At that point I could no longer have regular tea parties with Lucifer, I had to shut them up constantly. I sold my drums, never sang, never painted, never wrote anything other than checks to the gas company. There really wasn’t much music in the house for a long time. I never wanted to see it again, didn’t want things to crop up, to be tempted by the kiss of creativity. The shell would go to work, come home, pour a scotch, sit in his tie until it was time for bed. Affection was gone, love was gone, what I thought was helping my family was abandoning them in front of my eyes. They lost the person they loved to a desire to be wired correctly and do the right thing. It wasn’t until my shell was blown off in a nuclear explosion of life that I was left naked curled on an air mattress at my mother’s house – feeling, seeing, hearing again. It poured out and I did research on what was happening.
That’s when I discovered what synesthesia was. I was diagnosed with bipolar and a small host of other fun things and the concept of my cross-wired senses were real and something I could leverage. I could listen to music, and simply paint the colors that I saw. The sound could move my body and hands to create new things. This wasn’t possession. This wasn’t the holy spirit using me as vessel to save the world. It was real, and in the end it was beautiful. And then it went away.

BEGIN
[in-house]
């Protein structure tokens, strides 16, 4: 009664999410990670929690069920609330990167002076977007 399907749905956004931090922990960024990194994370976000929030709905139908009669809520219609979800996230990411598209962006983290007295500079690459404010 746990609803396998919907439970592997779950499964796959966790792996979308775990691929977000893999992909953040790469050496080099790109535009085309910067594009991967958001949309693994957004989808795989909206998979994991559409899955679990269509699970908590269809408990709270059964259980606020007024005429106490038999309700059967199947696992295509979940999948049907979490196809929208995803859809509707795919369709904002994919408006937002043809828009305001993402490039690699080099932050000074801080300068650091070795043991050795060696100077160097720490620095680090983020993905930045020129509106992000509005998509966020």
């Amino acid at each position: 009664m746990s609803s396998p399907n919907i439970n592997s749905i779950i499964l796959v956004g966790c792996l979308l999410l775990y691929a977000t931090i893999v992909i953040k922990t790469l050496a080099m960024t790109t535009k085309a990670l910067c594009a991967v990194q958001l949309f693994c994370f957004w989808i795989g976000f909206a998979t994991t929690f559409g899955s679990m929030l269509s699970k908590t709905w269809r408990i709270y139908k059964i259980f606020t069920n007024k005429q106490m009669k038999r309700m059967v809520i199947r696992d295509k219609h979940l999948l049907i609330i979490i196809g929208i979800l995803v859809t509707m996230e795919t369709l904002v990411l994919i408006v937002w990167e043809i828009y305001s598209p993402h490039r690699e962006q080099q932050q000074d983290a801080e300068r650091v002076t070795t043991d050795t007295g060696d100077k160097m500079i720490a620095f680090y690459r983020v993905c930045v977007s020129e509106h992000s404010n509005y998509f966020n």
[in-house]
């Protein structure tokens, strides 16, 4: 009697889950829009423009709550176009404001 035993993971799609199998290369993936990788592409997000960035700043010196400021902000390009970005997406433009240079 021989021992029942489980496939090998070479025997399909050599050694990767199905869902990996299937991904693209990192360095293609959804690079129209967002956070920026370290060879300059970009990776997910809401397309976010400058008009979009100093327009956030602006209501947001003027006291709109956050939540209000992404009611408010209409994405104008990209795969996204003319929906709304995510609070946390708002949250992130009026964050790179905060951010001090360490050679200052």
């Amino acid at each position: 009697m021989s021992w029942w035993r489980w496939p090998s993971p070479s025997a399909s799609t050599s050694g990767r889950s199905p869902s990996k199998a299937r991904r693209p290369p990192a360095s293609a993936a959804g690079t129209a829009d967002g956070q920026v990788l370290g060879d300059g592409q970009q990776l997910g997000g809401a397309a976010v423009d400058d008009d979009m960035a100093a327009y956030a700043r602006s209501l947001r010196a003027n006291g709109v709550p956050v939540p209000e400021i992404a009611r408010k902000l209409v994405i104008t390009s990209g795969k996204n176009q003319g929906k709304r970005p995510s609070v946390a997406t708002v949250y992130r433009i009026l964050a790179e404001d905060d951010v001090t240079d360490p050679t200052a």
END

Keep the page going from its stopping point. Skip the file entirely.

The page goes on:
Adding medications to keep life going and remain sober was doing the same thing alcohol did in many ways. I was coherent for the daily operations of life, making business decisions, interacting with clients and my children. (which is basically the same thing without hugs, let’s cut the shit) It helped to have them, to get my shell back, and and center it for a while. But I had felt it again, the pleasure and pain of what was inside. I had called on my demons and muses, named them, and began to cohabitate with them. I didn’t want shell back on that, I knew I’d crack again even with medications.